Veterans Peace of Mind, acknowledging the needs of returning veterans, is comprised of several secular programs. VPoM teaches a study program integrated with mindfulness practice to incarcerated veterans in prisons throughout the United States. Fearless Victory works with veterans suffering military traumas, integrating mindfulness and equine therapy.
How does mindfulness deal with aggressive, chaotic thoughts filled with hurt and drama, harsh memories and overwhelming emotions? The simple practice of grounding oneself in the present moment using mindfulness techniques allows one to develop steadiness.
We have been teaching mindfulness and meditation in prisons for years. During that time, we have been saddened by the abundant presence of veterans behind bars. 2.5 million people have served in the wars in Afghanistan and Iraq; of them, a third did multiple tours of duty; and 1.6 million have transitioned into veteran status. Of these, well over 200,000 have received official diagnoses of post-traumatic stress disorder and other military trauma. Though complete statistics on how many have gotten into trouble for crimes remain unavailable, estimates range as high as half of all the vets with post-traumatic stress and other military trauma. Some veterans who suffer from it have never been diagnosed for it, and receive no care at all as they struggle with its symptoms.
Afflicted by severe anxiety, paranoia, flashbacks, depression, and nightmares, they easily fall into alcoholism and drug abuse, domestic violence, and suicidal ideation. Veterans of the American military now take their own lives at the rate of about one every hour. (One active-duty American soldier a day commits suicide.) Confused by symptoms of trauma, many veterans in need of treatment act out, often violently, then find themselves in jails and prisons. Read more …
What is Mindfulness? A Secular Approach
By Jon Kabat-Zinn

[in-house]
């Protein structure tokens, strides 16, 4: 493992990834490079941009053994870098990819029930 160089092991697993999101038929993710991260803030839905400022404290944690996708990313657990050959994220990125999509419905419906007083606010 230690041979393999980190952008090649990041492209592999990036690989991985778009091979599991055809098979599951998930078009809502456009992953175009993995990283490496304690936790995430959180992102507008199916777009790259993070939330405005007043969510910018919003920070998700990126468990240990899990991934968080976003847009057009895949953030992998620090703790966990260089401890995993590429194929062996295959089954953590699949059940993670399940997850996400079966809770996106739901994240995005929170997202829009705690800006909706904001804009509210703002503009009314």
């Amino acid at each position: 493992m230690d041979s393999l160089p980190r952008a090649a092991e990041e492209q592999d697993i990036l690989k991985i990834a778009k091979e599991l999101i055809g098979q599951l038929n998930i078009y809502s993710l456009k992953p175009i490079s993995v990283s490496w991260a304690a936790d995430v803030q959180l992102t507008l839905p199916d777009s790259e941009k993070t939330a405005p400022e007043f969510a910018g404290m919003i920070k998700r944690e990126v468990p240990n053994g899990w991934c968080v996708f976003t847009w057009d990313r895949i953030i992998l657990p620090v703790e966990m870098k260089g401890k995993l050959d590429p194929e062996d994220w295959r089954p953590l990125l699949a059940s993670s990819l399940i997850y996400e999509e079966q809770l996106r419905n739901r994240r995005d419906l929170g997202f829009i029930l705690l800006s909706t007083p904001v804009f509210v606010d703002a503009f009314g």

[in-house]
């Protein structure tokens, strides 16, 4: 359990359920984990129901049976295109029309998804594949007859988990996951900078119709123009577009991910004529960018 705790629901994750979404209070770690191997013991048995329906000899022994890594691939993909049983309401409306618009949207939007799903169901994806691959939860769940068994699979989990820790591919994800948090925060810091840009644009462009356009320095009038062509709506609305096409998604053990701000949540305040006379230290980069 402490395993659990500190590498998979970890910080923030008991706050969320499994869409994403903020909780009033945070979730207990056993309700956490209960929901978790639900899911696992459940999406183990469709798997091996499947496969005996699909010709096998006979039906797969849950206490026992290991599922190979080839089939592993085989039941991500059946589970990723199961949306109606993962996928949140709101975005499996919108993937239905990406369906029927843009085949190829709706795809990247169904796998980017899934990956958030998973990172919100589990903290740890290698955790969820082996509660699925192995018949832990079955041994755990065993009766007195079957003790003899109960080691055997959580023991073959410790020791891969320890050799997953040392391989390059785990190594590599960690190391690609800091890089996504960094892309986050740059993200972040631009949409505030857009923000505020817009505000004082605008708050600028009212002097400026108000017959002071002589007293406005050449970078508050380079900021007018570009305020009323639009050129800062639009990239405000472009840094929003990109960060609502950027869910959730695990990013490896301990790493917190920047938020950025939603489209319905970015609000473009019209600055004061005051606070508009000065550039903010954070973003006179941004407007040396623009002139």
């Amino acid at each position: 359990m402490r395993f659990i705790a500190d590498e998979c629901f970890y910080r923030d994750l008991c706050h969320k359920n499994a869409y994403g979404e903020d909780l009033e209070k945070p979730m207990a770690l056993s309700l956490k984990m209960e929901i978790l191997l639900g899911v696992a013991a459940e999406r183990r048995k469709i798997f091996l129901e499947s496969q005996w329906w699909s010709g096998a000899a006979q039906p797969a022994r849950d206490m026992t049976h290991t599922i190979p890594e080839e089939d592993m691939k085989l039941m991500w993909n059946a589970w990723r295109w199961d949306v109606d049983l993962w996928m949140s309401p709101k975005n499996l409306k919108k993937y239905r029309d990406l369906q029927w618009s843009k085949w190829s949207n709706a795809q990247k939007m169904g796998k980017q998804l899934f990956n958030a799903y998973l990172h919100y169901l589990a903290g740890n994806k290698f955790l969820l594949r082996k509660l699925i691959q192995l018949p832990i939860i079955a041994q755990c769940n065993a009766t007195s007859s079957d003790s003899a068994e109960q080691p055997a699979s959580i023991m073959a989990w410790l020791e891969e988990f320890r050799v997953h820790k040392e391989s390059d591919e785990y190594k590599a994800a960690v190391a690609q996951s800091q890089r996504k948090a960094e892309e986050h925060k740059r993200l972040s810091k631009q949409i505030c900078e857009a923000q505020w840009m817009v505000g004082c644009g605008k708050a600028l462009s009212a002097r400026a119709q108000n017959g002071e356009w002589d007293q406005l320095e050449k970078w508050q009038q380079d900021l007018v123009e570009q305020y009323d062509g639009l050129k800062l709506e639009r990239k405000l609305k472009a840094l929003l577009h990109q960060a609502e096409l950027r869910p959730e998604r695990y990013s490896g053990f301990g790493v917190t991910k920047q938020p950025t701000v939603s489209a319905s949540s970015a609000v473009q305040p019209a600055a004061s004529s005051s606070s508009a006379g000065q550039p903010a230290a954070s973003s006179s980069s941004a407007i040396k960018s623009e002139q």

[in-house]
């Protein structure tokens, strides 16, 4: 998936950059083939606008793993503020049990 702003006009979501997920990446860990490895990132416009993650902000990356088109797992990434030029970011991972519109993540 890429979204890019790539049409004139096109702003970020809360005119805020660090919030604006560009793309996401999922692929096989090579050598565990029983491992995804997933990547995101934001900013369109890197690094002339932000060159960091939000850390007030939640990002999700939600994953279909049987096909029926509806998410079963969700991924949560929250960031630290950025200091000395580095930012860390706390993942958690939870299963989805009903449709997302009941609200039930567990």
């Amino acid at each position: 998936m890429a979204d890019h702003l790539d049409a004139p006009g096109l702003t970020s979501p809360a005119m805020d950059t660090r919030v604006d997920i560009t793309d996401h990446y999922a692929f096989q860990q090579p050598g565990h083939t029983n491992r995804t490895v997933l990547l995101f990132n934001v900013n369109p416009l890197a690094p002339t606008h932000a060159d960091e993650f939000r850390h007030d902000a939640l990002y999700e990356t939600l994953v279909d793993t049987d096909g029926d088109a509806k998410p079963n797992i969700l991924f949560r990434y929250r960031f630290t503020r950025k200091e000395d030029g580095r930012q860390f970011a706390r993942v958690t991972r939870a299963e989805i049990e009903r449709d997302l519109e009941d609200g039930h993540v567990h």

Fundamentally, mindfulness is a simple concept. Its power lies in its practice and its applications. Mindfulness means paying attention in a particular way: on purpose, in the present moment, and non-judgmentally. This kind of attention nurtures greater awareness, clarity, and acceptance of present-moment reality. It wakes us up to the fact that our lives unfold only in moments.
A diminished awareness of the present moment inevitably creates other problems for us as well through our unconscious and automatic actions and behaviors… Over time, we may lose confidence in our ability to redirect our energies in ways that would lead to greater satisfaction and happiness, perhaps even to greater health.
Mindfulness provides a simple but powerful route for getting ourselves unstuck, back in touch with our own wisdom and vitality. It is a way to take charge of the direction of our lives…
Mindfulness will not conflict with any beliefs or traditions—religious or for that matter scientific—nor is it a new belief system or ideology. It is simply a practical way to be more in touch with the fullness of your being through a systematic process of self-observation, self-inquiry, and mindful action. There is nothing cold, analytical, or unfeeling about it. The overall tenor of mindfulness practice is gentle, appreciative, and nurturing. Another way to think of it would be “heartfulness.”
This approach to mindfulness is the heart of the VPoM programs working with veterans. Read more …